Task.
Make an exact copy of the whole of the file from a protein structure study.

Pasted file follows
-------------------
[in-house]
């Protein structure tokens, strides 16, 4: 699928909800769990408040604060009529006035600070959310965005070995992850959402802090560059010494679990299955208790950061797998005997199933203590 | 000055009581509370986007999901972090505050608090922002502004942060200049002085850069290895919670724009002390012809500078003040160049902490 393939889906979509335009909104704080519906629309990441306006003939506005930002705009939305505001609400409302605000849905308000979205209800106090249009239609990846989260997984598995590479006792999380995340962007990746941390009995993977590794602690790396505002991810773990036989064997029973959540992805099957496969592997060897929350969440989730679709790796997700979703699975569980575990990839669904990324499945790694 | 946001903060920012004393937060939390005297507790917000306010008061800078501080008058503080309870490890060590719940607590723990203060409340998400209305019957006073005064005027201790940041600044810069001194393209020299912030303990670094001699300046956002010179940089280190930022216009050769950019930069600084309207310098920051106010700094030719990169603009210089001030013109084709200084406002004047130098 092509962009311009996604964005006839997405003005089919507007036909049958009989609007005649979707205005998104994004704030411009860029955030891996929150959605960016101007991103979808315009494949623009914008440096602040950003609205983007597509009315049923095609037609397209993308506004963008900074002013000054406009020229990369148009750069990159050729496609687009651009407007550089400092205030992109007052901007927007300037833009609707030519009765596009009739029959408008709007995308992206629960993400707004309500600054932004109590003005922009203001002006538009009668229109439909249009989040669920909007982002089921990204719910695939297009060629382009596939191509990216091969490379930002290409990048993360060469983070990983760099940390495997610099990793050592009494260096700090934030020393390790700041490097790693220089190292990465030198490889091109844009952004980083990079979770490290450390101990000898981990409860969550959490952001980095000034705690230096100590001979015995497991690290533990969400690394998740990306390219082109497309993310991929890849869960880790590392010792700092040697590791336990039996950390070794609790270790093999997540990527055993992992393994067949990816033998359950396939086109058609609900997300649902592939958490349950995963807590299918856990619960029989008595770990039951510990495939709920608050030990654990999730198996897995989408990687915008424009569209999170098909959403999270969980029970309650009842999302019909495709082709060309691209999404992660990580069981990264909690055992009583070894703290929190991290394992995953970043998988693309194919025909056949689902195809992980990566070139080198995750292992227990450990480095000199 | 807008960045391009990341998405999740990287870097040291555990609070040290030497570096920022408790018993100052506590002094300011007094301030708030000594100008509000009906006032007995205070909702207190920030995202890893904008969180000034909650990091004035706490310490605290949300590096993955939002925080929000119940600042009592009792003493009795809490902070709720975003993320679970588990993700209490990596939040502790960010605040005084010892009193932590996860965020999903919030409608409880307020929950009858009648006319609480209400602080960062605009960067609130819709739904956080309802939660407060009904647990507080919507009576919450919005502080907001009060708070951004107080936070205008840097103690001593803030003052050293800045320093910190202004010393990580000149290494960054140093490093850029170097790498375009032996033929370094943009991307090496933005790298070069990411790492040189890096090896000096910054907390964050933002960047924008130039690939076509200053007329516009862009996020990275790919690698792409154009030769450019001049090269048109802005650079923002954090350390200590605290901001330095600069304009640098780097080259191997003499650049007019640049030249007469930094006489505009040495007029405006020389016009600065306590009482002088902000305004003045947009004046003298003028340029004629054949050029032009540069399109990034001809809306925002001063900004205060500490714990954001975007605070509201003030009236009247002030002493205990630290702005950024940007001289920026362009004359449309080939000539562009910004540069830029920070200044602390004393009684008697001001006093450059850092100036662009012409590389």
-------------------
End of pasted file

[in-house]
């Protein structure tokens, strides 16, 4: 699928909800769990408040604060009529006035600070959310965005070995992850959402802090560059010494679990299955208790950061797998005997199933203590 | 000055009581509370986007999901972090505050608090922002502004942060200049002085850069290895919670724009002390012809500078003040160049902490 393939889906979509335009909104704080519906629309990441306006003939506005930002705009939305505001609400409302605000849905308000979205209800106090249009239609990846989260997984598995590479006792999380995340962007990746941390009995993977590794602690790396505002991810773990036989064997029973959540992805099957496969592997060897929350969440989730679709790796997700979703699975569980575990990839669904990324499945790694 | 946001903060920012004393937060939390005297507790917000306010008061800078501080008058503080309870490890060590719940607590723990203060409340998400209305019957006073005064005027201790940041600044810069001194393209020299912030303990670094001699300046956002010179940089280190930022216009050769950019930069600084309207310098920051106010700094030719990169603009210089001030013109084709200084406002004047130098 092509962009311009996604964005006839997405003005089919507007036909049958009989609007005649979707205005998104994004704030411009860029955030891996929150959605960016101007991103979808315009494949623009914008440096602040950003609205983007597509009315049923095609037609397209993308506004963008900074002013000054406009020229990369148009750069990159050729496609687009651009407007550089400092205030992109007052901007927007300037833009609707030519009765596009009739029959408008709007995308992206629960993400707004309500600054932004109590003005922009203001002006538009009668229109439909249009989040669920909007982002089921990204719910695939297009060629382009596939191509990216091969490379930002290409990048993360060469983070990983760099940390495997610099990793050592009494260096700090934030020393390790700041490097790693220089190292990465030198490889091109844009952004980083990079979770490290450390101990000898981990409860969550959490952001980095000034705690230096100590001979015995497991690290533990969400690394998740990306390219082109497309993310991929890849869960880790590392010792700092040697590791336990039996950390070794609790270790093999997540990527055993992992393994067949990816033998359950396939086109058609609900997300649902592939958490349950995963807590299918856990619960029989008595770990039951510990495939709920608050030990654990999730198996897995989408990687915008424009569209999170098909959403999270969980029970309650009842999302019909495709082709060309691209999404992660990580069981990264909690055992009583070894703290929190991290394992995953970043998988693309194919025909056949689902195809992980990566070139080198995750292992227990450990480095000199 | 807008960045391009990341998405999740990287870097040291555990609070040290030497570096920022408790018993100052506590002094300011007094301030708030000594100008509000009906006032007995205070909702207190920030995202890893904008969180000034909650990091004035706490310490605290949300590096993955939002925080929000119940600042009592009792003493009795809490902070709720975003993320679970588990993700209490990596939040502790960010605040005084010892009193932590996860965020999903919030409608409880307020929950009858009648006319609480209400602080960062605009960067609130819709739904956080309802939660407060009904647990507080919507009576919450919005502080907001009060708070951004107080936070205008840097103690001593803030003052050293800045320093910190202004010393990580000149290494960054140093490093850029170097790498375009032996033929370094943009991307090496933005790298070069990411790492040189890096090896000096910054907390964050933002960047924008130039690939076509200053007329516009862009996020990275790919690698792409154009030769450019001049090269048109802005650079923002954090350390200590605290901001330095600069304009640098780097080259191997003499650049007019640049030249007469930094006489505009040495007029405006020389016009600065306590009482002088902000305004003045947009004046003298003028340029004629054949050029032009540069399109990034001809809306925002001063900004205060500490714990954001975007605070509201003030009236009247002030002493205990630290702005950024940007001289920026362009004359449309080939000539562009910004540069830029920070200044602390004393009684008697001001006093450059850092100036662009012409590389």